2014 Washington, D.C. Area Rising Star Chef Lee Gregory of The Roosevelt

2014 Washington, D.C. Area Rising Star Chef Lee Gregory of The Roosevelt
December 2014

South Carolina native and adopted son of Virginia Lee Gregory got his culinary start like many young cooking bucks, working an internship. In Gregory’s case, it happened to be with Richmond Chef Dale Reitzer of Acacia, who not only taught him a love and appreciation for cooking, but also instilled in him a love for the city of Richmond. After working for Reitzer for five years, Gregory moved on, spending time working at Six Burner in Richmond, Mockingbird in Staunton, and Blue Light Grill in Charlottesville, but he eventually made his way back to Richmond.

In 2011, Gregory and partner Kendra Feather opened The Roosevelt in Richmond’s historic Church Hill. An almost instantaneous city staple, The Roosevelt was named “Restaurant of the Year” by Style Weekly, “2012 Best New Restaurant” by Richmond Magazine, and “2014 Restaurant of the Year” from Richmond Magazine's Elby Awards (Gregory also took home “Chef of the Year”). In 2013 and 2014 Gregory was nominated for “Best Chef Mid-Atlantic” by The James Beard Foundation.
For his latest project, Gregory is teaming up with fellow 2014 D.C. Rising Star Joe Sparatta of Heritage and local Richmond farmer Matt Gottwald to open the seasonally driven, upscale casual eatery, Southbound.



Interview with Washington, D.C. Area Rising Star Chef Lee Gregory of The Roosevelt

Meha Desai: Why did you start cooking professionally?
Lee Gregory:
I went to Johnson and Wales in Norfolk before they closed. I did an internship at Acacia right after [Dale Reitzer] won Food and Wine’s Best New Chef. I kind of fell in love with him, the restaurant, and Richmond. I tried a little bit of everything, but nothing seemed right for me. So I came back home, lived with my parents, and started working at a butcher shop. At some point, you go “I want to just cook for myself” and you open a restaurant in Church Hill, which is now The Roosevelt. I knew I had a skill set and I knew I could cook. But I had to come to a realization that this is who I am and this is what I want to cook. That’s when good things started happening. 

MD: Who's your mentor?
LG:
Dale Reitzer. He taught me everything from life skills to cooking and operating and running a restaurant. He was more than willing to share everything and pretty open about how he ran his company, how to treat people, how to run your company, and how to, in some sense, be a man. 

MD: How are you involved in the local culinary community?
LG:
We take interns. I’ve talked at local culinary schools and try to do as many events as possible and generally younger people come to those events. Sadly, there’s no room for another set of hands back in the kitchen because it’s so small. That’s also why we’re opening a bigger place. We don’t have a walk-in.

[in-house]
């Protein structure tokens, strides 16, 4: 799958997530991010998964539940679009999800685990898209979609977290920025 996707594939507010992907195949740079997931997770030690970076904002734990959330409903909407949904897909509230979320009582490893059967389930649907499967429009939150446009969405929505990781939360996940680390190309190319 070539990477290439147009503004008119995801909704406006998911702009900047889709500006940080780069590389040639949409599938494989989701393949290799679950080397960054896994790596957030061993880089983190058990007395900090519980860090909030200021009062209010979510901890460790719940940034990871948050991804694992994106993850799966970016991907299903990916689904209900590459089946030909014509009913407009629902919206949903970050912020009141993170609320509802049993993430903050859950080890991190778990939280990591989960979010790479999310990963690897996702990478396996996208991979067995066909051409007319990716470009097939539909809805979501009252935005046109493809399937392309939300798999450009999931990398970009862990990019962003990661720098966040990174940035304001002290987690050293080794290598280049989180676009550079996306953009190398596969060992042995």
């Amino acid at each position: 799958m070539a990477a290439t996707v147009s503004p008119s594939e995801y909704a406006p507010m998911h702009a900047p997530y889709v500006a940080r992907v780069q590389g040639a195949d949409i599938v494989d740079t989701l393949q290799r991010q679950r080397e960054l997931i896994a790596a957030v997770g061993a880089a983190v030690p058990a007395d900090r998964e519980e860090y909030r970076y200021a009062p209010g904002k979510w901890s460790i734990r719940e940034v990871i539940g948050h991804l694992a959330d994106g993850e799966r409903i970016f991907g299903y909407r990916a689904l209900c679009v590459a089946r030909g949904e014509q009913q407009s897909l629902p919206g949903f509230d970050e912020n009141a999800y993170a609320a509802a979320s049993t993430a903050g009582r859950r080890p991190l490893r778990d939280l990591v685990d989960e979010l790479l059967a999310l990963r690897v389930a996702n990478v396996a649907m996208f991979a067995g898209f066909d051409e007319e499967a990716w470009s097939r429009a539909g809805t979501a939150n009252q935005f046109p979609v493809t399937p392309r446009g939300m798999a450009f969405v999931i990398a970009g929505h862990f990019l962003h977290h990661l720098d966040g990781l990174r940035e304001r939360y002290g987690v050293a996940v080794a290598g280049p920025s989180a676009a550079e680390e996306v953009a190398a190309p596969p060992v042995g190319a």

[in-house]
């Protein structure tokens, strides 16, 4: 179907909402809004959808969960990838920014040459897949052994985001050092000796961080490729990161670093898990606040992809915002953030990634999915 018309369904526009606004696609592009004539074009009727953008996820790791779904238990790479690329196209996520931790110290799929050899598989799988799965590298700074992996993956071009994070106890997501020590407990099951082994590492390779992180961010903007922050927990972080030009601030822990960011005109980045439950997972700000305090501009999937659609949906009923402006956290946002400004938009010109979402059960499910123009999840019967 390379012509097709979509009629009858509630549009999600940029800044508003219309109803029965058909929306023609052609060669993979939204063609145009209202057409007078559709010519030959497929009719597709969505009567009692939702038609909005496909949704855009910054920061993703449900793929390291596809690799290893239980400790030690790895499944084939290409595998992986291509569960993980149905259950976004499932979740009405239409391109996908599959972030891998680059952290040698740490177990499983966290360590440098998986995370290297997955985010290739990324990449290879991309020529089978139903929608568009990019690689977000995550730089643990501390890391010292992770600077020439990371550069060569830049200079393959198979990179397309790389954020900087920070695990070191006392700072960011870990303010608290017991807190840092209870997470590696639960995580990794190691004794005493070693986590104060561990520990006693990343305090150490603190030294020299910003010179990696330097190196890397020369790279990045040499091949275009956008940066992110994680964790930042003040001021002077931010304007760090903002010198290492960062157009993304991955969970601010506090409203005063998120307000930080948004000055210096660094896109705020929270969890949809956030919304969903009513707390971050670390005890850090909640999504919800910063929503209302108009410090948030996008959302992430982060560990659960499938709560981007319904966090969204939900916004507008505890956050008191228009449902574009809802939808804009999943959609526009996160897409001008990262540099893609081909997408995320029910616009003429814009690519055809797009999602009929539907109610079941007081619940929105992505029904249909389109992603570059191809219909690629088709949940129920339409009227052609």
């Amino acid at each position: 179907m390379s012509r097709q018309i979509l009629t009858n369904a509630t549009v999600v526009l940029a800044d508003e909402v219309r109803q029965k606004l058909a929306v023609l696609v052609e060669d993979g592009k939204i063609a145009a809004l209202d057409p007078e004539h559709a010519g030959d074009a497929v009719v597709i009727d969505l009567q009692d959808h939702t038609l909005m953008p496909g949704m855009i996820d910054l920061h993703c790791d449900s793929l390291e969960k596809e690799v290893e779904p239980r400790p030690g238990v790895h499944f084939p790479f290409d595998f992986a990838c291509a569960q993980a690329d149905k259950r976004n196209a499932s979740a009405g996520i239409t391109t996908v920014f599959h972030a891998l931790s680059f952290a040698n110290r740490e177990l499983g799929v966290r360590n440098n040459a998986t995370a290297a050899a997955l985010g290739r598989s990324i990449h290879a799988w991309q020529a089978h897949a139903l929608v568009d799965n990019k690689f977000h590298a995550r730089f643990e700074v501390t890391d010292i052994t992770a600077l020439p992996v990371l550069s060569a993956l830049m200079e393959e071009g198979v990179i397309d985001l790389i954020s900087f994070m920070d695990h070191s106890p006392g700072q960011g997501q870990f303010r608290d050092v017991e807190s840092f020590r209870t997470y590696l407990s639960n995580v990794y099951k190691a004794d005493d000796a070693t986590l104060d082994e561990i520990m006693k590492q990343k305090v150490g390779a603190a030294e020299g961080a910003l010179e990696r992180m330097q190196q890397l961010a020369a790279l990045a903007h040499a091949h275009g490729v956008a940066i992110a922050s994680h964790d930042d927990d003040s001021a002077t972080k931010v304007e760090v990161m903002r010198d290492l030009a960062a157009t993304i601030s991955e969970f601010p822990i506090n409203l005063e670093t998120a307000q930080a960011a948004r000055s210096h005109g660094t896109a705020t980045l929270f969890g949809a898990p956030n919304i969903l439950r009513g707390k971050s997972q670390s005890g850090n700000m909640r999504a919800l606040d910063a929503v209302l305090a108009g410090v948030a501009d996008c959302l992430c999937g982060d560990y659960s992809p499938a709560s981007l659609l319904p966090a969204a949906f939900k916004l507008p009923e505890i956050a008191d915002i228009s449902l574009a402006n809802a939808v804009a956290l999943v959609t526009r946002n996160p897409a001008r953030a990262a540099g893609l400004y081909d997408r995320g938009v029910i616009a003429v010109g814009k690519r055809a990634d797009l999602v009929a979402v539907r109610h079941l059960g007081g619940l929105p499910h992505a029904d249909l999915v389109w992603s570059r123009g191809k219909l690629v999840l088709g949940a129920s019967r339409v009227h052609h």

MD: What is the hardest thing you’ve to do in your career?
LG:
Probably when I had the nerve to go out on a limb and open my own place. At the time I had 2 young kids, but I still went out and put everything on the line. It was also the most rewarding thing.

MD: What are you most proud of?
LG:
Being able to be a part of a growing restaurant community that in some sense has helped redefine what Richmond dining is. I think that’s very cool—and to be able to do that in Church Hill, too. Five years ago, you didn’t want to come here. Now there’s a new restaurant opening every week.  

MD: What's your five year plan?
LG
: I’m opening my second restaurant with my friend [fellow Rising Star Joe Sparatta of Heritage]. It’s a restaurant that has never been done before. We’re trying to offer a little bit of what we both do. We want to be a neighborhood kind of catch-all bar and grill in theory, with a local and Virginia spin, but there will be a little bit of something for everyone. The rest of the 5 years plan is to pay that off, and somehow try to find time for my family. The new place will be bigger, for 150 people, to meet the needs. I don’t want The Roosevelt to be an event place, where people have to wait 2 hours to get in, and that happens right now sometimes. 

MD: What’s your sustainability ethos and what steps do you take in your restaurant to put it into action?
LG:
We try to buy sustainable fish and much more than that. Eat local, drink local. We have an all-Virginia wine list. I try to buy as close to the source as possible for the food. Our beer is regional, and our cocktails, too. I mean, there are some things we have to buy. 

MD: What is your philosophy on food?
LG:
It is what it is. It’s interesting to be a part of conversations that talk about what Southern food is now. With so many cultures coming in, boundaries have been pushed so far. It’s exciting to think about what our food is becoming. Maybe the simpler, the better? Most of it can’t be hidden or covered up with hot air. It’s salt, pepper, acidity, and something rich. We want our food to be easy to eat and balanced, with four to five ingredients at most. It’s nice to watch the changing of the guard. The industry is growing and that’s super exciting. 

MD: Describe your cuisine in one sentence.
LG:
We do what is now becoming Virginia food with definite regional influences and what I try to draw from the past.